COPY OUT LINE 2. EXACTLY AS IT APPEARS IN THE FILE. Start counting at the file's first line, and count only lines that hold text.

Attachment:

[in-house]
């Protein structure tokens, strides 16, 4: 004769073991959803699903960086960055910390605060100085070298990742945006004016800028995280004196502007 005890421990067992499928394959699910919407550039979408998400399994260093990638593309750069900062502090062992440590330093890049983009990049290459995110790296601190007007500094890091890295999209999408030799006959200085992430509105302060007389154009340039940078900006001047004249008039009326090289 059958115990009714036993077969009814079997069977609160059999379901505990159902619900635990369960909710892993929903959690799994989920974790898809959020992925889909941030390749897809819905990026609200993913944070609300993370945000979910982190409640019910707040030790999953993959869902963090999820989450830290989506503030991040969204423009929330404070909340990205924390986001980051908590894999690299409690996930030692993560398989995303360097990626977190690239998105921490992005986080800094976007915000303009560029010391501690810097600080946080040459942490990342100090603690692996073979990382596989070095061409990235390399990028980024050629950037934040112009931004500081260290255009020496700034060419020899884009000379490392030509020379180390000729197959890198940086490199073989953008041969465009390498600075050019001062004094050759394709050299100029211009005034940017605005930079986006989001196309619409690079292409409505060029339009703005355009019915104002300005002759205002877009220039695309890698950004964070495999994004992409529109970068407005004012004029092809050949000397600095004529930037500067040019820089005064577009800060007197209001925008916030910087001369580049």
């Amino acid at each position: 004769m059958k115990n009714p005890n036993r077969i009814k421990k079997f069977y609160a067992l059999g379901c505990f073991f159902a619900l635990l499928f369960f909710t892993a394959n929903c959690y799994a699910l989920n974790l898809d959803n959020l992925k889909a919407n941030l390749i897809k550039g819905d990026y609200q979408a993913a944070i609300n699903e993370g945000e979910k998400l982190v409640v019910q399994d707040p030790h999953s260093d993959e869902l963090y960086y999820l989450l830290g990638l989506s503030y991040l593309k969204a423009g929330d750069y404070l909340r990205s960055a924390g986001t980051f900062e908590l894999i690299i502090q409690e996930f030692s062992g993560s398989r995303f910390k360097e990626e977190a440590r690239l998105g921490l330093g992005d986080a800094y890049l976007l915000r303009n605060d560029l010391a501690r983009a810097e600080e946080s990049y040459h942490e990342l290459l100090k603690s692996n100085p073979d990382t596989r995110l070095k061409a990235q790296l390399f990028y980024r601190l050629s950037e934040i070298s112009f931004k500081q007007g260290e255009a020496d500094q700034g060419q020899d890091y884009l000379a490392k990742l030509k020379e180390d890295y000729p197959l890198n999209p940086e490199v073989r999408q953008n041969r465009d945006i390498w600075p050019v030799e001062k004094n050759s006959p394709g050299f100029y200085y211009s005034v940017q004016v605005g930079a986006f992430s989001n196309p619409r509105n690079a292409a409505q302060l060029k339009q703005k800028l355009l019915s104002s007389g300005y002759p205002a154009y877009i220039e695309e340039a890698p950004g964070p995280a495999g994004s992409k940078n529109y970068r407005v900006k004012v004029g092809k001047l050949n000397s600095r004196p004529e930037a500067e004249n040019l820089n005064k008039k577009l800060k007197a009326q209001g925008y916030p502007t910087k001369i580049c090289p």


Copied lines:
């Protein structure tokens, strides 16, 4: 004769073991959803699903960086960055910390605060100085070298990742945006004016800028995280004196502007 005890421990067992499928394959699910919407550039979408998400399994260093990638593309750069900062502090062992440590330093890049983009990049290459995110790296601190007007500094890091890295999209999408030799006959200085992430509105302060007389154009340039940078900006001047004249008039009326090289 059958115990009714036993077969009814079997069977609160059999379901505990159902619900635990369960909710892993929903959690799994989920974790898809959020992925889909941030390749897809819905990026609200993913944070609300993370945000979910982190409640019910707040030790999953993959869902963090999820989450830290989506503030991040969204423009929330404070909340990205924390986001980051908590894999690299409690996930030692993560398989995303360097990626977190690239998105921490992005986080800094976007915000303009560029010391501690810097600080946080040459942490990342100090603690692996073979990382596989070095061409990235390399990028980024050629950037934040112009931004500081260290255009020496700034060419020899884009000379490392030509020379180390000729197959890198940086490199073989953008041969465009390498600075050019001062004094050759394709050299100029211009005034940017605005930079986006989001196309619409690079292409409505060029339009703005355009019915104002300005002759205002877009220039695309890698950004964070495999994004992409529109970068407005004012004029092809050949000397600095004529930037500067040019820089005064577009800060007197209001925008916030910087001369580049």